Impact of COVID-19 on animal production in Ghana

Impact of COVID-19 on animal production in Ghana


COVID-19 is a highly infectious disease originating from Wuhan, a city in China (Lone and Ahmad, 2020), in November 2019. This virus has, since its emergence, caused widespread damage to the world, including both developed and developing countries. Aside from the health implications of the disease, other important areas, including the agricultural value chain, such as the livestock production sector, has had its share of the effects (Bisson and Hambleton, 2020) given its role in nutrition, livelihood, and food security.

The COVID-19 pandemic has also brought into focus a number of issues, including food safety and hygiene issues, intricately linked to the consumption of the animal resourced foods, the high cost of production on the African continent versus cheaper imports now less available due to global movement restrictions, and the weaknesses in feed, veterinary, insurance, and other supply chains (AU-IBAR, 2020). Like other African countries, animal production in Ghana has not been spared the negative impacts on the activities of stakeholders along the livestock value chain from feed production and supply, communal grazing, sustainable use and conservation, and provision of veterinary services, including artificial insemination, livestock trade, transport, slaughtering, processing, and marketing of livestock products.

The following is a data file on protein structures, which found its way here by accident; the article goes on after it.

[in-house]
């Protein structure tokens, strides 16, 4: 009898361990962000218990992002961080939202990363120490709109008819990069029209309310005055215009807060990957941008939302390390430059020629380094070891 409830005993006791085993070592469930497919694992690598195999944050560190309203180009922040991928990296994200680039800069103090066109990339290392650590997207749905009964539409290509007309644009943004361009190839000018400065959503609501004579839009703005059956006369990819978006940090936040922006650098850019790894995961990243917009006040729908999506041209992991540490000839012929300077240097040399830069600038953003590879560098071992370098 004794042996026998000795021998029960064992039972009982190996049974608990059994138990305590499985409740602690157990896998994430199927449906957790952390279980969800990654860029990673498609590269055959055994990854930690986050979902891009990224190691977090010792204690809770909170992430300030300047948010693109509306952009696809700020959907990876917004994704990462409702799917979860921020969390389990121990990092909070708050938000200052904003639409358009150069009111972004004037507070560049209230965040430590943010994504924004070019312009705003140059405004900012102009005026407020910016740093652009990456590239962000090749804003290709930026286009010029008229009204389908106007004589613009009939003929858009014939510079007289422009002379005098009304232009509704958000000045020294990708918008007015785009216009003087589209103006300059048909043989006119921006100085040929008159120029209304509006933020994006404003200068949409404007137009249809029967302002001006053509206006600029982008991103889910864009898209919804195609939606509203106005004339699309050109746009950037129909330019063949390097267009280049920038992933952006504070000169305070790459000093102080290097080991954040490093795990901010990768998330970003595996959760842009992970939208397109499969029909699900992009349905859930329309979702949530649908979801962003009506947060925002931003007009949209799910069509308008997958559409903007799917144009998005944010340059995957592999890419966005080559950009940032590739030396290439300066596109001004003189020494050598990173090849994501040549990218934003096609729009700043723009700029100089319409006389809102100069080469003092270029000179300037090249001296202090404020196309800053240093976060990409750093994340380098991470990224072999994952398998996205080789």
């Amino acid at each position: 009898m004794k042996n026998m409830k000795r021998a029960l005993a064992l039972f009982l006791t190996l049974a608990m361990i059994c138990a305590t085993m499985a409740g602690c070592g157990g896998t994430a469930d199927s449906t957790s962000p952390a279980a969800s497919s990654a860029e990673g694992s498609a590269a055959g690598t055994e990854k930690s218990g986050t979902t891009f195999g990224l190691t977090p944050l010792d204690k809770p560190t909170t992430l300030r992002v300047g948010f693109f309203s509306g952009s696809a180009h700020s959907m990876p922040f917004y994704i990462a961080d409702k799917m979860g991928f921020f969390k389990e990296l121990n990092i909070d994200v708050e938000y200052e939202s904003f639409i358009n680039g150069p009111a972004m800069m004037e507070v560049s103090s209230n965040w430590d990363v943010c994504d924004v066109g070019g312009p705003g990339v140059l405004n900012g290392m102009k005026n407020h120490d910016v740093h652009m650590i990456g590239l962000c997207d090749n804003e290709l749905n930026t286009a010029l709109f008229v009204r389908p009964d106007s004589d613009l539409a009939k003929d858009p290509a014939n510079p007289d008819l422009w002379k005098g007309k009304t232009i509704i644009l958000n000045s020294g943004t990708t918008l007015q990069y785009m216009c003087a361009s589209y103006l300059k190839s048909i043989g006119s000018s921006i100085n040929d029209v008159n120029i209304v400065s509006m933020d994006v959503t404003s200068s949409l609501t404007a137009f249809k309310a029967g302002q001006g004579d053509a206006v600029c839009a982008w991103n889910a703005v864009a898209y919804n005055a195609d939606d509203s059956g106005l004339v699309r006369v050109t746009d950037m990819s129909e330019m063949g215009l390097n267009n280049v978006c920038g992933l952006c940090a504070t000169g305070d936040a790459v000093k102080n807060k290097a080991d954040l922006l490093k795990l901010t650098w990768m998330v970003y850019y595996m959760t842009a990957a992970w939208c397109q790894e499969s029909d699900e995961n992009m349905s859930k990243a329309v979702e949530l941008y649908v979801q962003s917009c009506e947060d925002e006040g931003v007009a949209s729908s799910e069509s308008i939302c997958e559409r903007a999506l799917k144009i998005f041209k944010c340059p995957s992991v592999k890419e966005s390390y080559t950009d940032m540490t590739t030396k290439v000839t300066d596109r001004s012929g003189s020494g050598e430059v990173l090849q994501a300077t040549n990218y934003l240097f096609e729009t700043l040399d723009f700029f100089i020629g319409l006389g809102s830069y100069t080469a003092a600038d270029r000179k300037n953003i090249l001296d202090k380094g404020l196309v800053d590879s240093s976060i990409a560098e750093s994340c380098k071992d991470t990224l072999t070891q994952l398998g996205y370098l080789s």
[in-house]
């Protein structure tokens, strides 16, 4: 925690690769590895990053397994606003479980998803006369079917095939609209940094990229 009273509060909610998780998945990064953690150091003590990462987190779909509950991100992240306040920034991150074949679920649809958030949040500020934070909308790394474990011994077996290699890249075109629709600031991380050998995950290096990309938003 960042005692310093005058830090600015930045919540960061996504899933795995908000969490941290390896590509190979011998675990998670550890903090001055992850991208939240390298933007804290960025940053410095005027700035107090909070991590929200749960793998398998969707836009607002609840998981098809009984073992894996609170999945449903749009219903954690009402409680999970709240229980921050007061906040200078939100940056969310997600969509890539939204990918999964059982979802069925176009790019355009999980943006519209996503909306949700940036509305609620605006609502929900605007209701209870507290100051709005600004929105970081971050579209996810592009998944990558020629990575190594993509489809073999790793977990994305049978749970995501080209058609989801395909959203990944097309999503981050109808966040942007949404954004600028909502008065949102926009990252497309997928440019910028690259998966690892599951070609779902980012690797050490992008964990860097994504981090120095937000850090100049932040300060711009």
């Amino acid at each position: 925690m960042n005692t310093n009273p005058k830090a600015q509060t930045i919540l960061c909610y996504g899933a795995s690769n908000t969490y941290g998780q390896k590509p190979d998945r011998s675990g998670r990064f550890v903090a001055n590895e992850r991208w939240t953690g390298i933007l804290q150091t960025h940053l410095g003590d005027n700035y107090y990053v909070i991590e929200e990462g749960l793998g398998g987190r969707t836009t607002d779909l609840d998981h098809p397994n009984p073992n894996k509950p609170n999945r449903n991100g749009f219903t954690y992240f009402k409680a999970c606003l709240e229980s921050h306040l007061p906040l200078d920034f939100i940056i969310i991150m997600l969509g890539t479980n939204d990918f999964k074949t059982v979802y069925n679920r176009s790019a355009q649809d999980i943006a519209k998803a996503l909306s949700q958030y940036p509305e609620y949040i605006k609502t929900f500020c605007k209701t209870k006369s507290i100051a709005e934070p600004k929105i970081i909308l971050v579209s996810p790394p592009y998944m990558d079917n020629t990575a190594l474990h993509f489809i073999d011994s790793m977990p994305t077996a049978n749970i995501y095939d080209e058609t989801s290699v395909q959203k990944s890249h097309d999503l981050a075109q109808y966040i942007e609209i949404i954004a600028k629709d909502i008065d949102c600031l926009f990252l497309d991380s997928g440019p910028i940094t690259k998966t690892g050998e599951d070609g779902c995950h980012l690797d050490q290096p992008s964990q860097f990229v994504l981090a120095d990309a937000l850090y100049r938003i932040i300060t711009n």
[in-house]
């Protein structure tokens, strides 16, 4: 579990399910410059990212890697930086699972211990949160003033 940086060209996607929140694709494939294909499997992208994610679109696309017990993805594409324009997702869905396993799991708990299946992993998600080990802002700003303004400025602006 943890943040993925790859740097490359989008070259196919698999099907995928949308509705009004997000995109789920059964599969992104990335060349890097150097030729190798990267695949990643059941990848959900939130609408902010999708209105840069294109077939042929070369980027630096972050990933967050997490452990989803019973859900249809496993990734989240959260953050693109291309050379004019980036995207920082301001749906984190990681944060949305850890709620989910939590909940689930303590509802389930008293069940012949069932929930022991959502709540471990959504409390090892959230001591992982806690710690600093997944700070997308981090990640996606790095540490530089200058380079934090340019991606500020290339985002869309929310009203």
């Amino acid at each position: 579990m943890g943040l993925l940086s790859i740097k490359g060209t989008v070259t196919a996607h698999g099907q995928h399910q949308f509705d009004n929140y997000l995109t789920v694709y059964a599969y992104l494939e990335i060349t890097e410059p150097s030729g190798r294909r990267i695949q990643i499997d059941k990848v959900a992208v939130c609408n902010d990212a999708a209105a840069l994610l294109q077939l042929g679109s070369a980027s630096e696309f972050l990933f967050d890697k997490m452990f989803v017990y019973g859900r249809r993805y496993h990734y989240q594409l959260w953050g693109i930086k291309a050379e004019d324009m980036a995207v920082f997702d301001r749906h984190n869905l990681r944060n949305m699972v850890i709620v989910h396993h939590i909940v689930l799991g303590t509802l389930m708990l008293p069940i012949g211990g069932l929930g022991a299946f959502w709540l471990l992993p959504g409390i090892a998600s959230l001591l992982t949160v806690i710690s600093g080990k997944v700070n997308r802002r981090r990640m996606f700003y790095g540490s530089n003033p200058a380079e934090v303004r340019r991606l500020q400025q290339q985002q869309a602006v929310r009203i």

These suggest the need for various governments and stakeholders in the West African region, including Ghana, to put in measures to counteract the adverse effects of the pandemic in the livestock subsector and the agricultural sector as a whole. This paper examines the effects of COVID-19 on animal production in Ghana.

Effects on Food Supply and Demand

The first two cases of COVID-19 recorded in Ghana on March 12, 2020, were imported. Since then, the disease has been spreading in the country. As of October 7, 2020, there are 46,829 confirmed cases, 46,006 recoveries/discharges, and 302 deaths. The active cases now stand at 466 (Ghana Health Service, 2020). On March 30, 2020, there was an imposition of partial lockdown in some parts of the country for 2 wk as the virus began to spread. Decongestion and some market closures (Asante and Mills, 2020) led to shortages of some feed ingredients for formulating livestock feeds, including maize, wheat, soybean, and fishmeal, resulting in price increases of these commodities.

Ghana imports most livestock products from neighboring West African countries, the United States, Brazil, and the European Union. The live animal imports and importation of day-old chicks (DOCs) and parent stock into Ghana are as shown in Tables 1 and 2, respectively. Livestock trade mainly from the Sahel regions of West Africa into Ghana has been severely affected as a result of the closure of the land borders (Asantewa, 2020). For example, the quarantine posts for livestock recorded a decline in the average number of trucks conveying livestock, such as Sanga cattle (Figure 1) from neighboring counties to Ghana (Valerio, 2020), reducing revenue for the country, and a potential of affecting the already lower per capita consumption of animal protein in Ghana (Badu et al., 2020).

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